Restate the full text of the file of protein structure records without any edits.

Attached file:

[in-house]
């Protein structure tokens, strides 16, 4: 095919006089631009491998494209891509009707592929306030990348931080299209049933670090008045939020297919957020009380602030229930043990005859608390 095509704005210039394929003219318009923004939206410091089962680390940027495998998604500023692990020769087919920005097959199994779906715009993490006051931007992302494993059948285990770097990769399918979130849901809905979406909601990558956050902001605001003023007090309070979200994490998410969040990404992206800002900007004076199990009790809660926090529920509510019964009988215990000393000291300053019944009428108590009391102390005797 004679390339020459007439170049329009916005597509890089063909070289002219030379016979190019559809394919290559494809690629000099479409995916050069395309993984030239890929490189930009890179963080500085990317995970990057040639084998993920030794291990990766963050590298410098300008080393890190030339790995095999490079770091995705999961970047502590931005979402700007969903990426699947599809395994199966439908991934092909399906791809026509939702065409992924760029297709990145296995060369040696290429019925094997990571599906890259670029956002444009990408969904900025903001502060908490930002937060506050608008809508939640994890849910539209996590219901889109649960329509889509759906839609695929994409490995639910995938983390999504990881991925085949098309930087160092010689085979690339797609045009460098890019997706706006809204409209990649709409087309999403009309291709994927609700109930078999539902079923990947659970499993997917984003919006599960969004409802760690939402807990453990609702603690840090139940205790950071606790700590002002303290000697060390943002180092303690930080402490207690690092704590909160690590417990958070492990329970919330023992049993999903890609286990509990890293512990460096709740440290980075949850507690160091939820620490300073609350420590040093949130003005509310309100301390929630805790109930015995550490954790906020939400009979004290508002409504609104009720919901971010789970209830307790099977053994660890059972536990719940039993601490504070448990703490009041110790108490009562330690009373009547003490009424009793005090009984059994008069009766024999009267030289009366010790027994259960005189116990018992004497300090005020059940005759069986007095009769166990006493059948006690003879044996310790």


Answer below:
[in-house]
């Protein structure tokens, strides 16, 4: 095919006089631009491998494209891509009707592929306030990348931080299209049933670090008045939020297919957020009380602030229930043990005859608390 095509704005210039394929003219318009923004939206410091089962680390940027495998998604500023692990020769087919920005097959199994779906715009993490006051931007992302494993059948285990770097990769399918979130849901809905979406909601990558956050902001605001003023007090309070979200994490998410969040990404992206800002900007004076199990009790809660926090529920509510019964009988215990000393000291300053019944009428108590009391102390005797 004679390339020459007439170049329009916005597509890089063909070289002219030379016979190019559809394919290559494809690629000099479409995916050069395309993984030239890929490189930009890179963080500085990317995970990057040639084998993920030794291990990766963050590298410098300008080393890190030339790995095999490079770091995705999961970047502590931005979402700007969903990426699947599809395994199966439908991934092909399906791809026509939702065409992924760029297709990145296995060369040696290429019925094997990571599906890259670029956002444009990408969904900025903001502060908490930002937060506050608008809508939640994890849910539209996590219901889109649960329509889509759906839609695929994409490995639910995938983390999504990881991925085949098309930087160092010689085979690339797609045009460098890019997706706006809204409209990649709409087309999403009309291709994927609700109930078999539902079923990947659970499993997917984003919006599960969004409802760690939402807990453990609702603690840090139940205790950071606790700590002002303290000697060390943002180092303690930080402490207690690092704590909160690590417990958070492990329970919330023992049993999903890609286990509990890293512990460096709740440290980075949850507690160091939820620490300073609350420590040093949130003005509310309100301390929630805790109930015995550490954790906020939400009979004290508002409504609104009720919901971010789970209830307790099977053994660890059972536990719940039993601490504070448990703490009041110790108490009562330690009373009547003490009424009793005090009984059994008069009766024999009267030289009366010790027994259960005189116990018992004497300090005020059940005759069986007095009769166990006493059948006690003879044996310790």